Reissue producer Andrew Sandoval spearheaded this comprehensive 174-track, 11-disc box, which includes three vinyl LPs, five CDs and three 7” singles, a hardbound book of essays, interviews, notes and recording information, posters and pictures. With the album now presented in its highest fidelity to date, fresh remixes (where available) with revealing studio chatter and a smorgasbord of previously unheard recordings place this 50th anniversary ‘Village Green’ set among the finest rock box sets devoted to a single album project.

The Moody Blues – “In Search of the Lost Chord” (50th Anniversary Deluxe Edition; UMe)

The Moodies’ classic third album gets the deluxe treatment on this box set containing three CDs and two DVDs. Disc one presents the album in its original stereo mix along with a smattering of A-side and B-side mono singles. Disc two offers a fresh remix of the album (with a few noticeable differences for train spotters) while disc three consists of five BBC radio recordings along with ten alternate mixes from the album sessions. The 5.1 surround mix, as heard on the first DVD, is fascinating but offers a much less discrete surround experience than those heard on The Beatles and Hendrix sets.

It’s unclear what engineer Jakko Jakszyk had to work with for the creation of the new mixes but it doesn’t sound as though he had access to the first-generation pre-bounced stem recordings. He is credited with mixing and “manipulation” of the tapes which implies that a bit of sonic trickery may have been necessary to achieve the results we hear in this set. I enjoyed it as a fun alternate listen, but it won’t replace the original stereo mix as my go-to version. The second DVD presents live performances (in black and white and color) of 1968 UK and French TV appearances in stellar visual and audio quality. In terms of value for money (about $50) this set is a groovy deal but isn’t nearly as far out as it might have been.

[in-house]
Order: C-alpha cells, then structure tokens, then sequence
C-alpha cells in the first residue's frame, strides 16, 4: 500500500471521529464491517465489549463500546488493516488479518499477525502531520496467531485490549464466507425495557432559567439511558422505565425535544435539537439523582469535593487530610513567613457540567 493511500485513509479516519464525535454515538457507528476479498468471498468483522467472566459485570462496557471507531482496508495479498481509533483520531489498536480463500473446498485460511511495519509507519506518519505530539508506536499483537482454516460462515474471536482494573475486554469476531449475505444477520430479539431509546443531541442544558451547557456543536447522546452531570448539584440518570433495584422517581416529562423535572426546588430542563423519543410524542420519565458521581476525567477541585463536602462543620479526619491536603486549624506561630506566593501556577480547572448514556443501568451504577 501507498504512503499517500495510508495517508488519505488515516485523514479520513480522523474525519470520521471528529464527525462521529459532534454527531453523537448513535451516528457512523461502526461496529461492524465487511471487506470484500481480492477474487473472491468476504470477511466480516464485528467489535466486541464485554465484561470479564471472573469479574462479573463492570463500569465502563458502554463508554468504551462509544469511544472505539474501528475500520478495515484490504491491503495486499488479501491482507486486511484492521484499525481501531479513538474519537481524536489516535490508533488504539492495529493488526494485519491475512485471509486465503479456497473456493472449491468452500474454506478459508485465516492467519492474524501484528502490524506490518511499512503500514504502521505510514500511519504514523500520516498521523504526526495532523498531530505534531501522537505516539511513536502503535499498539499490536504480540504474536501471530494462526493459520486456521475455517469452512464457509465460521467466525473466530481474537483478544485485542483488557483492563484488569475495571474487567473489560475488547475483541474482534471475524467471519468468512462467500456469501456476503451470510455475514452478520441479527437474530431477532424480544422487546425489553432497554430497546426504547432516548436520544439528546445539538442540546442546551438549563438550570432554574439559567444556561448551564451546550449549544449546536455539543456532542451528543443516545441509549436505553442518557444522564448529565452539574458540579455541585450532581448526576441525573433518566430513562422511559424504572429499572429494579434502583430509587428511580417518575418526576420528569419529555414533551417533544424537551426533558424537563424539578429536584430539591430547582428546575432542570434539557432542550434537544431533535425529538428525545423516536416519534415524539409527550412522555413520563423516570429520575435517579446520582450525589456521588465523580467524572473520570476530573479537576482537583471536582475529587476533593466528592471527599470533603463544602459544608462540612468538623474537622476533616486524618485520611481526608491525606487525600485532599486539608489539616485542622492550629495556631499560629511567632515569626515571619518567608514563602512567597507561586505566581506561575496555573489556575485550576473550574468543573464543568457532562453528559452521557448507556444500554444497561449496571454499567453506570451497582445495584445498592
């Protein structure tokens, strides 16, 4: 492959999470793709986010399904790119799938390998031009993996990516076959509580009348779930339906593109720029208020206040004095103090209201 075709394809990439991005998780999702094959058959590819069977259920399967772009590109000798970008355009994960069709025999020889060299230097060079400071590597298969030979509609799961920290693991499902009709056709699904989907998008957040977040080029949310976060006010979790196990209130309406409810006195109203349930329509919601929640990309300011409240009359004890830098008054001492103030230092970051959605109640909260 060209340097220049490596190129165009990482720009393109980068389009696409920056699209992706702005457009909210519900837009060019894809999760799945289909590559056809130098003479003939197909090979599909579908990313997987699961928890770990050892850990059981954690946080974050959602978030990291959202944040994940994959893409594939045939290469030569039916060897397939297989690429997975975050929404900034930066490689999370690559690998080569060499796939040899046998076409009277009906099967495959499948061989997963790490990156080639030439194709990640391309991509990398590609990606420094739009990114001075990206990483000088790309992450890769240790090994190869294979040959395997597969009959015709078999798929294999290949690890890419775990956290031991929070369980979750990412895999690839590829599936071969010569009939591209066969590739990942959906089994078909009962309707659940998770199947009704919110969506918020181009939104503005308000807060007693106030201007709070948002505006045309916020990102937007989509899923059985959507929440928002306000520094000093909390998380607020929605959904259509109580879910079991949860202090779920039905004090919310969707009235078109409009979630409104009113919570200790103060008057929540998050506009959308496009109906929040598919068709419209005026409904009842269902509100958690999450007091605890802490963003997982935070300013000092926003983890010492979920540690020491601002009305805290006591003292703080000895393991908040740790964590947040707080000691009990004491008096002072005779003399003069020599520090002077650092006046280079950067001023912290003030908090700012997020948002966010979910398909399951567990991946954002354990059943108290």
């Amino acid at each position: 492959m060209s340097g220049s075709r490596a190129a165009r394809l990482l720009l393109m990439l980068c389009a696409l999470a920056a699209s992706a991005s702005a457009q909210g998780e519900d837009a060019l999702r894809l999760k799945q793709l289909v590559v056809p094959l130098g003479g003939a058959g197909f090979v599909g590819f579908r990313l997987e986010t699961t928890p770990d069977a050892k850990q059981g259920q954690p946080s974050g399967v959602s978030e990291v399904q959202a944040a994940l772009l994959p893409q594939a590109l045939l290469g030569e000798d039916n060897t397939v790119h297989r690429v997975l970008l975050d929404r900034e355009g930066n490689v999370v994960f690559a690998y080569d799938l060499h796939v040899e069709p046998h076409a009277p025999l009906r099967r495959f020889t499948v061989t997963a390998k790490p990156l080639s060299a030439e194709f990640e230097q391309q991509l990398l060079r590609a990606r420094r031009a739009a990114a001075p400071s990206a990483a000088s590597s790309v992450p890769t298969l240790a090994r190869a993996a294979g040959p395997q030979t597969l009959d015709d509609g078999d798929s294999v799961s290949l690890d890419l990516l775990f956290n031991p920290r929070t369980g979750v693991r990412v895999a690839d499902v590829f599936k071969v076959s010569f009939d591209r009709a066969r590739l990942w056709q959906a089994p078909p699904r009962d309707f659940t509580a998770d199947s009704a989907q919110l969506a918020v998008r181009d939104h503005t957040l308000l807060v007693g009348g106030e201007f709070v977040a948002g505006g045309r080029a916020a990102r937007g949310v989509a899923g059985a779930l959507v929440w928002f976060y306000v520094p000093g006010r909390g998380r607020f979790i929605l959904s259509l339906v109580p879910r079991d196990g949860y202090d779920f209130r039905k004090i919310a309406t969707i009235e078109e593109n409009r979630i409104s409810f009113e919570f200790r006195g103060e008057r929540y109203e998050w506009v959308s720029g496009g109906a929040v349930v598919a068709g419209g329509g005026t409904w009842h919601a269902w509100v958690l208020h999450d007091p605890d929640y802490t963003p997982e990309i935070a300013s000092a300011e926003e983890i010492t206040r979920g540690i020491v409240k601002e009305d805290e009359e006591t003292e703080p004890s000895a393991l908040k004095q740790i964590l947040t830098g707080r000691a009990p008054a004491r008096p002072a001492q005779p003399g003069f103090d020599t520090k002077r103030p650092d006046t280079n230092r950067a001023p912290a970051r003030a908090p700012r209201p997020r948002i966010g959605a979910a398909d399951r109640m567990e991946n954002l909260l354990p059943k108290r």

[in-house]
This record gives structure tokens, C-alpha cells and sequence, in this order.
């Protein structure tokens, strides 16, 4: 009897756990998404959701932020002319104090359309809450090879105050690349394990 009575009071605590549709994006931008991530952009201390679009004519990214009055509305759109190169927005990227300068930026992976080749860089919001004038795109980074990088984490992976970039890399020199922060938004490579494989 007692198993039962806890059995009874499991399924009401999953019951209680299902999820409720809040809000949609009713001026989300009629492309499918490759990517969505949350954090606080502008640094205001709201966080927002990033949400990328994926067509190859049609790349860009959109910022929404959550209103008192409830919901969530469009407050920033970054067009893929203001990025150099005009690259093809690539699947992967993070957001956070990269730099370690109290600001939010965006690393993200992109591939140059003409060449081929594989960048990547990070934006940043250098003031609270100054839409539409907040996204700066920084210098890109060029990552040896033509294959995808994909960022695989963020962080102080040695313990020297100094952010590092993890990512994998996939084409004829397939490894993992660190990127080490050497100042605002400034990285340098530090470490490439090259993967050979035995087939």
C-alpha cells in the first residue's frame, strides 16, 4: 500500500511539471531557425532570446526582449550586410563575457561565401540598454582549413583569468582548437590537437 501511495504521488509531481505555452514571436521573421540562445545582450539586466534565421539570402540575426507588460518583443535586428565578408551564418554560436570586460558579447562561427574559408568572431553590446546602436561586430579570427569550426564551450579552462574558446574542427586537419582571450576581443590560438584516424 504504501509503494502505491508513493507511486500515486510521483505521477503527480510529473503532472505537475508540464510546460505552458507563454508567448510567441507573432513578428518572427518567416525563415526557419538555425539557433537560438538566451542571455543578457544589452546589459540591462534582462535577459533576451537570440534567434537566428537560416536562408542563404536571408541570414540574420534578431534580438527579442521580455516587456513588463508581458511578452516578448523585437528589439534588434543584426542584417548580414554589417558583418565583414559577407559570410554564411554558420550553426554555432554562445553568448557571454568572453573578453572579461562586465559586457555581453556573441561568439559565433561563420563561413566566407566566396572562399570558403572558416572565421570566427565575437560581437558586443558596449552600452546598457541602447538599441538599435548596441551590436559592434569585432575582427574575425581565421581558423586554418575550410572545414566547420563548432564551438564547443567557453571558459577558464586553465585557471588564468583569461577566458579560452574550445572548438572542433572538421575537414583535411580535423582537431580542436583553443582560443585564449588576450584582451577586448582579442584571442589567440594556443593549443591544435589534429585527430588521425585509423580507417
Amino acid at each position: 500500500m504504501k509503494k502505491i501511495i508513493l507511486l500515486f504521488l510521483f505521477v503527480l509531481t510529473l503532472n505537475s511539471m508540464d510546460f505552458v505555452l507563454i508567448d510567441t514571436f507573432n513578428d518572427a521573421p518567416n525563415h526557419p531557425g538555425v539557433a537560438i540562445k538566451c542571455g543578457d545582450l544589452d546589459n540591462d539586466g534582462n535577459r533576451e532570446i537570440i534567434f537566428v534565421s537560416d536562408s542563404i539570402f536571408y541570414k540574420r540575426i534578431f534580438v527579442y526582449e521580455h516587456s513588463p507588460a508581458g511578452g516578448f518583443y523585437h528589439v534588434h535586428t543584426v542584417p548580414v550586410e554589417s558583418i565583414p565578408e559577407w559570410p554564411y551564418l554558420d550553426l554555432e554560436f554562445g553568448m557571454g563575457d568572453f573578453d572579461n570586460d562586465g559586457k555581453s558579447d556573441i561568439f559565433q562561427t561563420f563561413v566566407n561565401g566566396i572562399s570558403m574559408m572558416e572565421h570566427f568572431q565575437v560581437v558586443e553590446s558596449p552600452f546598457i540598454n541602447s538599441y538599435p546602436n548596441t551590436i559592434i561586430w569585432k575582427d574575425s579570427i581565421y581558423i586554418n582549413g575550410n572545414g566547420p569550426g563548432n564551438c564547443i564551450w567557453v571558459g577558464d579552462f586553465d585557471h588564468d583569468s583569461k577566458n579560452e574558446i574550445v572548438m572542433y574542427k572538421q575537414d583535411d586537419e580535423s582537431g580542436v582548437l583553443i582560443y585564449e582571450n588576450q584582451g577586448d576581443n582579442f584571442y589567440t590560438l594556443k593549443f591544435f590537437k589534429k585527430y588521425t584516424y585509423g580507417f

The Rolling Stones – “Beggar’s Banquet” (50th Anniversary Edition; ABKCO)

When ABKCO reissued The Rolling Stones 1964-1971 catalog back on dual-layered CD/SACD in 2002, they (mostly) got it right – especially when it came to 1968’s “Beggar’s Banquet.” The sonic quirks heard throughout the album (even fuzzy cassettes were employed) always sounded like the Stones running away from the previous year’s Technicolor wizardry of “Their Satanic Majesties Request.” The songs on ‘Beggar’s’ dictated the sound (rockin’ and rustic roots music) and Bob Ludwig nailed it when he mastered “Beggar’s Banquet” from the original master tapes at the correct speed (for the first time) 16 years ago.

While Ludwig is also credited with this 50th anniversary vinyl and CD reissue, it doesn’t sound as good to me. The clarity is present, but the music has a slightly squashed quality which usually means excess compression and limiting applied to the master. There is nothing new here except for an April 1968 Mick Jagger telephone interview on a flexi-disc and a 12-inch of the mono single mix for “Sympathy for the Devil.” ABKCO’s hands are tied when it comes to issuing any unreleased Rolling Stones material from those years and Jagger and Richards seem to have little interest in archival recordings unless they retain the rights. It’s interesting that on the same day this package hit stores (November 16), The Rolling Stones released a 1994 concert on Blu-ray and CD for which they do retain full ownership. Not surprisingly, that is also a more worthwhile purchase.